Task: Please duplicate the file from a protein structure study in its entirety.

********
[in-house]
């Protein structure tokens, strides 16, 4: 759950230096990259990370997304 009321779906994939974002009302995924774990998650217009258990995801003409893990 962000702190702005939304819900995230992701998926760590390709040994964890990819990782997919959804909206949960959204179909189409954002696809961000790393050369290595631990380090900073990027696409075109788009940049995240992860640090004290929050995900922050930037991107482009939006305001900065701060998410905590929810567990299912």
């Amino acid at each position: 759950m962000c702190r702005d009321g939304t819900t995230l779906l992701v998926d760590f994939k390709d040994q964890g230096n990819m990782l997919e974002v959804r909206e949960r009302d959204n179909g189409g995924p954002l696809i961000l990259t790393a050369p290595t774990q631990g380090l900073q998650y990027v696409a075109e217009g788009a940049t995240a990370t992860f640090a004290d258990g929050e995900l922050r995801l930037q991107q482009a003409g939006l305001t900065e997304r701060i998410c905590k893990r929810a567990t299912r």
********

[in-house]
């Protein structure tokens, strides 16, 4: 759950230096990259990370997304 009321779906994939974002009302995924774990998650217009258990995801003409893990 962000702190702005939304819900995230992701998926760590390709040994964890990819990782997919959804909206949960959204179909189409954002696809961000790393050369290595631990380090900073990027696409075109788009940049995240992860640090004290929050995900922050930037991107482009939006305001900065701060998410905590929810567990299912």
């Amino acid at each position: 759950m962000c702190r702005d009321g939304t819900t995230l779906l992701v998926d760590f994939k390709d040994q964890g230096n990819m990782l997919e974002v959804r909206e949960r009302d959204n179909g189409g995924p954002l696809i961000l990259t790393a050369p290595t774990q631990g380090l900073q998650y990027v696409a075109e217009g788009a940049t995240a990370t992860f640090a004290d258990g929050e995900l922050r995801l930037q991107q482009a003409g939006l305001t900065e997304r701060i998410c905590k893990r929810a567990t299912r």